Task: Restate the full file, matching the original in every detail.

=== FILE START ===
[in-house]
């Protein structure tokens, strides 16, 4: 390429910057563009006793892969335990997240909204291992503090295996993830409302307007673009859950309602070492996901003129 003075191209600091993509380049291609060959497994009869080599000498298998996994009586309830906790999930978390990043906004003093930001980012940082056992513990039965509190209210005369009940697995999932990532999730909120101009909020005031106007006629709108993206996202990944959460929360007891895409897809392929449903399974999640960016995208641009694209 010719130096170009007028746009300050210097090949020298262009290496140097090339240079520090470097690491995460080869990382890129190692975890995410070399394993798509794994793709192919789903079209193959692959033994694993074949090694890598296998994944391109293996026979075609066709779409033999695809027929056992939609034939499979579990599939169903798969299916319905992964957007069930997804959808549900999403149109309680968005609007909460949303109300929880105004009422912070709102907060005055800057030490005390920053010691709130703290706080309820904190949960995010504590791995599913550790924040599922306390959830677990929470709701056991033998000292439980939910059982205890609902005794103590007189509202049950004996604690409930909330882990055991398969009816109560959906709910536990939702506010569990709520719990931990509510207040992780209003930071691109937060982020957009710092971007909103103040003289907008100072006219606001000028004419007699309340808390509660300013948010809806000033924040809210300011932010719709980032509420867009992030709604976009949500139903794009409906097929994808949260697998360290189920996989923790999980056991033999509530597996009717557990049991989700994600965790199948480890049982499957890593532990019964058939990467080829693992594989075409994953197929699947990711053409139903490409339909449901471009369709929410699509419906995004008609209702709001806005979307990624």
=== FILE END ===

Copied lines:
[in-house]
């Protein structure tokens, strides 16, 4: 390429910057563009006793892969335990997240909204291992503090295996993830409302307007673009859950309602070492996901003129 003075191209600091993509380049291609060959497994009869080599000498298998996994009586309830906790999930978390990043906004003093930001980012940082056992513990039965509190209210005369009940697995999932990532999730909120101009909020005031106007006629709108993206996202990944959460929360007891895409897809392929449903399974999640960016995208641009694209 010719130096170009007028746009300050210097090949020298262009290496140097090339240079520090470097690491995460080869990382890129190692975890995410070399394993798509794994793709192919789903079209193959692959033994694993074949090694890598296998994944391109293996026979075609066709779409033999695809027929056992939609034939499979579990599939169903798969299916319905992964957007069930997804959808549900999403149109309680968005609007909460949303109300929880105004009422912070709102907060005055800057030490005390920053010691709130703290706080309820904190949960995010504590791995599913550790924040599922306390959830677990929470709701056991033998000292439980939910059982205890609902005794103590007189509202049950004996604690409930909330882990055991398969009816109560959906709910536990939702506010569990709520719990931990509510207040992780209003930071691109937060982020957009710092971007909103103040003289907008100072006219606001000028004419007699309340808390509660300013948010809806000033924040809210300011932010719709980032509420867009992030709604976009949500139903794009409906097929994808949260697998360290189920996989923790999980056991033999509530597996009717557990049991989700994600965790199948480890049982499957890593532990019964058939990467080829693992594989075409994953197929699947990711053409139903490409339909449901471009369709929410699509419906995004008609209702709001806005979307990624």